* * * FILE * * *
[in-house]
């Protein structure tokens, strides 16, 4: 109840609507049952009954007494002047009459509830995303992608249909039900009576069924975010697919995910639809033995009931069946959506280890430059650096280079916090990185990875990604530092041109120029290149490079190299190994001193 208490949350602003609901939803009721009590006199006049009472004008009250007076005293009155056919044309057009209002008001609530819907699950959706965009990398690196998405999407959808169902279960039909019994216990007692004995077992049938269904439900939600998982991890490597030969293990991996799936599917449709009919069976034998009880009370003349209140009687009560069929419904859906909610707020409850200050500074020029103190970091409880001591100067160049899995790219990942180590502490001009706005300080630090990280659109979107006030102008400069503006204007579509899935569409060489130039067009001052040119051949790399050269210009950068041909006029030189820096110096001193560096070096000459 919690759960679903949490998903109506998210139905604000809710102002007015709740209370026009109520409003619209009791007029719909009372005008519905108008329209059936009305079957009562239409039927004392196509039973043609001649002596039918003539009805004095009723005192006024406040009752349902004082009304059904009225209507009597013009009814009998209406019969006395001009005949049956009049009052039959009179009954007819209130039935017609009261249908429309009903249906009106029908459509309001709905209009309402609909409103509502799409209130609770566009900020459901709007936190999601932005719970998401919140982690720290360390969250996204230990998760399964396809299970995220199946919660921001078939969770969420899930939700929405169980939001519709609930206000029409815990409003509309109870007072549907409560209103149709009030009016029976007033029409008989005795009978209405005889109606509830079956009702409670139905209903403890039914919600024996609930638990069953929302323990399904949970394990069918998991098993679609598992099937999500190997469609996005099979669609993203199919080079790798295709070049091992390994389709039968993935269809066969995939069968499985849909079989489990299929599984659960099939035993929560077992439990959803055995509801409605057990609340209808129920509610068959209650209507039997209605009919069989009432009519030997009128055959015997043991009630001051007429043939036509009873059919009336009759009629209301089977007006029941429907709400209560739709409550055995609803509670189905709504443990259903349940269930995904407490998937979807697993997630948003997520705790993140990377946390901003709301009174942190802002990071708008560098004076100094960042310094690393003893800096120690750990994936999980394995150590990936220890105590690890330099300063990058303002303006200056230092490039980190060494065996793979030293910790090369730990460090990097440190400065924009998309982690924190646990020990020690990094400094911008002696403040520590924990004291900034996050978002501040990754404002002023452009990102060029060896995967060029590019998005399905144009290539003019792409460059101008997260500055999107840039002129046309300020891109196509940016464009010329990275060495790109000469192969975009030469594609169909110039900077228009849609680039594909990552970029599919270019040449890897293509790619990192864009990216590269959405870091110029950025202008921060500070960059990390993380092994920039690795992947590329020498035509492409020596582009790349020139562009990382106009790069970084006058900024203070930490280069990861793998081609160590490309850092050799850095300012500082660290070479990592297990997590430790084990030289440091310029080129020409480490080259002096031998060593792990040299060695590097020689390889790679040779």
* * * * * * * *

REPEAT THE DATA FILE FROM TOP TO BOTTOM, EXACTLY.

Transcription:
[in-house]
């Protein structure tokens, strides 16, 4: 109840609507049952009954007494002047009459509830995303992608249909039900009576069924975010697919995910639809033995009931069946959506280890430059650096280079916090990185990875990604530092041109120029290149490079190299190994001193 208490949350602003609901939803009721009590006199006049009472004008009250007076005293009155056919044309057009209002008001609530819907699950959706965009990398690196998405999407959808169902279960039909019994216990007692004995077992049938269904439900939600998982991890490597030969293990991996799936599917449709009919069976034998009880009370003349209140009687009560069929419904859906909610707020409850200050500074020029103190970091409880001591100067160049899995790219990942180590502490001009706005300080630090990280659109979107006030102008400069503006204007579509899935569409060489130039067009001052040119051949790399050269210009950068041909006029030189820096110096001193560096070096000459 919690759960679903949490998903109506998210139905604000809710102002007015709740209370026009109520409003619209009791007029719909009372005008519905108008329209059936009305079957009562239409039927004392196509039973043609001649002596039918003539009805004095009723005192006024406040009752349902004082009304059904009225209507009597013009009814009998209406019969006395001009005949049956009049009052039959009179009954007819209130039935017609009261249908429309009903249906009106029908459509309001709905209009309402609909409103509502799409209130609770566009900020459901709007936190999601932005719970998401919140982690720290360390969250996204230990998760399964396809299970995220199946919660921001078939969770969420899930939700929405169980939001519709609930206000029409815990409003509309109870007072549907409560209103149709009030009016029976007033029409008989005795009978209405005889109606509830079956009702409670139905209903403890039914919600024996609930638990069953929302323990399904949970394990069918998991098993679609598992099937999500190997469609996005099979669609993203199919080079790798295709070049091992390994389709039968993935269809066969995939069968499985849909079989489990299929599984659960099939035993929560077992439990959803055995509801409605057990609340209808129920509610068959209650209507039997209605009919069989009432009519030997009128055959015997043991009630001051007429043939036509009873059919009336009759009629209301089977007006029941429907709400209560739709409550055995609803509670189905709504443990259903349940269930995904407490998937979807697993997630948003997520705790993140990377946390901003709301009174942190802002990071708008560098004076100094960042310094690393003893800096120690750990994936999980394995150590990936220890105590690890330099300063990058303002303006200056230092490039980190060494065996793979030293910790090369730990460090990097440190400065924009998309982690924190646990020990020690990094400094911008002696403040520590924990004291900034996050978002501040990754404002002023452009990102060029060896995967060029590019998005399905144009290539003019792409460059101008997260500055999107840039002129046309300020891109196509940016464009010329990275060495790109000469192969975009030469594609169909110039900077228009849609680039594909990552970029599919270019040449890897293509790619990192864009990216590269959405870091110029950025202008921060500070960059990390993380092994920039690795992947590329020498035509492409020596582009790349020139562009990382106009790069970084006058900024203070930490280069990861793998081609160590490309850092050799850095300012500082660290070479990592297990997590430790084990030289440091310029080129020409480490080259002096031998060593792990040299060695590097020689390889790679040779």